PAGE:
I’ve been getting a little bit of… forceful encouragement from a couple of my family members to apply for Social Security Disability Income, or SSDI as it is more commonly referred to.
This has been a pretty tough year, and the six-ish months I spent on state disability was a real eye opener.
Nobody wants to be on disability (though there are the apparent small number of folks who take advantage of the system so that they don’t have to work), and there is a terrifying question out there for people who are faced with this possibility:
what am I going to do with my time?
When I had a full time job it felt like I worked far more than I did anything else. I had no time to do anything I wanted to do. I was consistently overwhelmed and had frequent meltdowns. This spring I was faced with the opposite problem, and even severely depressed I found myself concerned that I had too much time on my hands.
I was really hoping that when the depression abated I would feel well enough to be able to work, if not full time then at least a few days a week. Right now I am feeling better than I have in the last calendar year (if not longer) and working two days a week is all I can seem to muster.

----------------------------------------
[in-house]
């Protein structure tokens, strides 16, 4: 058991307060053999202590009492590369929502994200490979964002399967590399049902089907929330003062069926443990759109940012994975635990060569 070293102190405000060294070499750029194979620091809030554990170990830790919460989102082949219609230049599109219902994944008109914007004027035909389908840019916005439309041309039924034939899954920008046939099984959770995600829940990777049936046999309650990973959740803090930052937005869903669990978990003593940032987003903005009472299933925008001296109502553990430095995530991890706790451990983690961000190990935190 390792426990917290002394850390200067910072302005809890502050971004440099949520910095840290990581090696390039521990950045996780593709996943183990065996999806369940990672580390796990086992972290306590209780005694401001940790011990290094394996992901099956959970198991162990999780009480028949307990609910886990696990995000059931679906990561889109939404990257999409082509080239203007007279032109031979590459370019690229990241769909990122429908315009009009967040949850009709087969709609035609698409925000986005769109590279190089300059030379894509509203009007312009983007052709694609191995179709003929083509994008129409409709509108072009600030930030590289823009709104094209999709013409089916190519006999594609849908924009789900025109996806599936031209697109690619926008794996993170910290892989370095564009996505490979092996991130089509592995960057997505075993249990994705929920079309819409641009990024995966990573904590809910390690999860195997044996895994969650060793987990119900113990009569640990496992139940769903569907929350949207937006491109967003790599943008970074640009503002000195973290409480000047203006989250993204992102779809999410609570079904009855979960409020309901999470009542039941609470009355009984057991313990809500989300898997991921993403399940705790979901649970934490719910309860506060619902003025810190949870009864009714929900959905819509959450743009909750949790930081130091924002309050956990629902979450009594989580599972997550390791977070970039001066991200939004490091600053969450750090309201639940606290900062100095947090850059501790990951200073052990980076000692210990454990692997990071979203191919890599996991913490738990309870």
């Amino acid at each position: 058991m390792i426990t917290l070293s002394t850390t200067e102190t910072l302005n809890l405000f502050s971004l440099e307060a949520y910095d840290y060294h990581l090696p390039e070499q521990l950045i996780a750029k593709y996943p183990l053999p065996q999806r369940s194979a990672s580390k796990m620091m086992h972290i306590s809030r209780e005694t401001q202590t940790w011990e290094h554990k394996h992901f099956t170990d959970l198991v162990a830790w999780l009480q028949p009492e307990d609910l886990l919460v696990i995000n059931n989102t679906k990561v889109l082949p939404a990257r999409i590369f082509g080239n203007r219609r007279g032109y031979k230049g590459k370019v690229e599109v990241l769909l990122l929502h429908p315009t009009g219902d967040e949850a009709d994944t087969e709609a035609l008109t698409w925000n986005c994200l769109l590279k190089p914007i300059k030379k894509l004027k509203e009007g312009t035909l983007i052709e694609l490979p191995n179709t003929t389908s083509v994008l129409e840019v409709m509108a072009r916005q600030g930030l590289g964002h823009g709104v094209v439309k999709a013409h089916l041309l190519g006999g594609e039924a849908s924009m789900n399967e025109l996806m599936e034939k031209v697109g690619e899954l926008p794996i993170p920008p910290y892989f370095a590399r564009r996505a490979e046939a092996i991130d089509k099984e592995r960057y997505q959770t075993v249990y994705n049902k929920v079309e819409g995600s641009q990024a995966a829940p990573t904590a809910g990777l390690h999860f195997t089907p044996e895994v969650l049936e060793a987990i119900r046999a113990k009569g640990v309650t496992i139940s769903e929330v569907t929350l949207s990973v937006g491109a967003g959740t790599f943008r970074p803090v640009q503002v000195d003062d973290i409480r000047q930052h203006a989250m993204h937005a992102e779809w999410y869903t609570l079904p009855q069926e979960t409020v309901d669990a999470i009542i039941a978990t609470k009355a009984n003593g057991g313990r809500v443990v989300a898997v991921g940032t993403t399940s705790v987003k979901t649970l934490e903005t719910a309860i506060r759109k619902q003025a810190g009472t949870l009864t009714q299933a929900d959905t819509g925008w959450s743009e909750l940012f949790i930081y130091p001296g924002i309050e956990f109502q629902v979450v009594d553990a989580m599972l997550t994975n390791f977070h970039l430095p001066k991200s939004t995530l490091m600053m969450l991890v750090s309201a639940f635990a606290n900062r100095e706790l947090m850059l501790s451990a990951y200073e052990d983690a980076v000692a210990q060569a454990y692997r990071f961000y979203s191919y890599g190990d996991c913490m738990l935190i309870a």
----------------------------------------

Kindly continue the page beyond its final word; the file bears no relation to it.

Applying for SSDI is serious business, and it can take years for it to be awarded to you because of the nature of the application process. Success stories I’ve heard usually involve lawyers, a very serious suicide attempt, or both.
The push I’m getting from my family is because the system is retroactive, meaning if I apply now and get denied, sometime down the road if I am approved I will be awarded benefits from the date that I originally applied.
I understand the concept, but the burden of taking on this process (and what it ultimately means, that I am 26 years old and cannot work full time -which I admit is true, but has been difficult to cope with) and having the elements of my various disorders scrutinized only to receive my initial rejection and knowing full well that I will have to keep applying, well frankly it is considerably unappealing.
I spoke with a professional that helps out cases like mine out of charity, she basically laughed at me (because of my age) and then wouldn’t return my phone calls.
The whole situation is a little disheartening, but at this juncture I can’t exactly expect miracles to happen. Science has no cure for bipolar disorder, and the months of intensive prayer by various congregations on my behalf have been just as effective. Which means not at all. If I’m lacking in miracles on either end of the spectrum, I guess I’d better just buckle down and start working on a realistic future for myself.